In the catalog of History the emancipatory revolutions are listed in the category of phenomena that we humans are most proud of. They empower the oppressed and give them the means to reach their dreams. That the dream of Public Library in the age of internet, the dream of universal access to all human knowledge, should now be relinquished, that cannot be let happen. And artists and hackers, as in many other instances, are taking upon themselves to make dreams a reality.

Melvil Dewey would be happy. “Free schools & free libraries for every soul” shall never wither away.


Picture by biblioteekje – licensed under a Creative Commons (BY-NC-SA 2.0)

There is evidence which clearly indicates that Open Access (OA) has entered mainstream discourse. Open access can work in the immediate and short term in providing better access to the research literature, whilst some of the longer term consequences and effects are still emerging. But is this just for rich contries?

The old publishing system we have inherited from the 20th century, has marginalized research from developing countries. With Open Access there are new opportunities and possibilities and this gives also new hope for academic publishing in the developing world. Yet, in the developing world context there remain specific challenges and untapped opportunities for OA. The African Commons Project now has published a positioning paper on “Open Access and Development: Journals and beyond” (PDF). This report sets out to explore the current and potential uses of open access in the context of the developing world and how OA can be used to redress some of the imbalances, which currently exist within the traditional models of scholarly communication.

Note: If you want tp take part in the discussions on OA in the developing world aimed at world critical thinkers, activists and academics by the UNESCO’s Knowledge Communitiy, you can Register for the online discussions on the UNESCO’s WSIS Open Access Knowledge Communitiy Forum. The first debate with the topic “Production, publication and consumption of scholarly knowledge and OA.” will kick off on Tuesday, 27 November 2012.

A recent article published by the Times Higher Education is causing quite a bit of discussion particularly amongst business and management scholars. The article, written by Professor Simon Lilley, who runs the School of Management at the University of Leicester, is based on a contribution – free to download – to a forum of the journal Organization on the future of journals. In that piece, Lilley and his colleagues David Harvie, Geoff Lightfoot and Kenneth Weir scrutinize the business practices of some for-profit academic publishers, with some shocking results. Informa plc, for example, moved to a tax haven in Switzerland, while still turning a large profit on sales of journals to publicly funded libraries. And the practices of large commercial publishers to sell journals in large bundles to libraries (who then get access to many journals they need but also many they might not) means that with squeezed budgets it is independent journals whose subscriptions are cancelled. On profitability, Lilley writes in the THE:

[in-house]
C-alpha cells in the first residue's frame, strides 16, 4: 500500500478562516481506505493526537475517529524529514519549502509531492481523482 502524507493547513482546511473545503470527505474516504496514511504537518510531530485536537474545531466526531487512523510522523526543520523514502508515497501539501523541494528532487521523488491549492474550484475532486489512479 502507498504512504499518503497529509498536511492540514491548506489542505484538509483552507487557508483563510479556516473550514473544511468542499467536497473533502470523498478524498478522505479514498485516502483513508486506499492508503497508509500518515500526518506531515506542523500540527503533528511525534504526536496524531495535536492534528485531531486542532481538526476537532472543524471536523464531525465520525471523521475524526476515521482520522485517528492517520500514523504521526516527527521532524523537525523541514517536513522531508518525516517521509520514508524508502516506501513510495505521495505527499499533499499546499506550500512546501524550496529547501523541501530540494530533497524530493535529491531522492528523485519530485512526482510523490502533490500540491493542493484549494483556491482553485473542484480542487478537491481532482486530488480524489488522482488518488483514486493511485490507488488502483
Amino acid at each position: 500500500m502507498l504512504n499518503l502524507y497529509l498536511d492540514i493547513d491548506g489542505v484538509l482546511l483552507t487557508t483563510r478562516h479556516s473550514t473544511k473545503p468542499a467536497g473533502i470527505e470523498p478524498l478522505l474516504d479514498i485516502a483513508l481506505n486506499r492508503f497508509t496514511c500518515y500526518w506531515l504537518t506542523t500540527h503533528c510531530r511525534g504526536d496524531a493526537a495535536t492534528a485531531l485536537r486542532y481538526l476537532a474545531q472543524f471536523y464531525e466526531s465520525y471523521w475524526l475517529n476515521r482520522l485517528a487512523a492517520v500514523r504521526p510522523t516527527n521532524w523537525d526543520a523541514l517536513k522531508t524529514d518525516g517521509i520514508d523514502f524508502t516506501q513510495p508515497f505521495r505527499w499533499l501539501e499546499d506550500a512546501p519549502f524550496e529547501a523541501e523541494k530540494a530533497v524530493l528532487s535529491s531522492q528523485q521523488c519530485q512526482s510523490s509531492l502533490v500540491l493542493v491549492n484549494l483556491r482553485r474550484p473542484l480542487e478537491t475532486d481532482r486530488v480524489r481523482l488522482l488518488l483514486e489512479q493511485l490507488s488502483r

Few would disagree that commercial publishers should be able to cover their costs and reap some profit from their investment. The figures in their accounts, however, give pause for thought. We found companies enjoying profit margins as high as 53 per cent on academic publishing. That compares with 6.9 per cent for electricity utilities, 5.2 per cent for food suppliers and 2.5 per cent for newspapers.

The contribution to Organization ends with a plea to the editors to force Sage to lower subscription costs to to the journal. The discussion on the pages of THE and also on lists such as the Jiscmail list Critical-Management take up these discussion of strategy, with positions ranging from a call for a pledge from academics to not submit work or review for any journals from tax-dodging and profit-hungry publishers to a call for a collective action to dismantle the current publishing practices and establish new ones.

'The Cost of Knowledge' by Guilia Forsythe

Picture by Giulia Forsythe – licensed under a Creative Commons (BY-NC-SA 2.0)

There are perhaps two questions that impose themselves most immediately for anyone concerned with hybrid publishing and open access in particular: 1) with many commercial publishers establishing open access offerings, does this kind of research on their business practices not seriously undermine them as partners in a scholarly publishing landscape? And 2) what kind of strategies should academics adopt to challenge the excessive profits and dubious business practices of commercial publishers, and how can alternatives be established?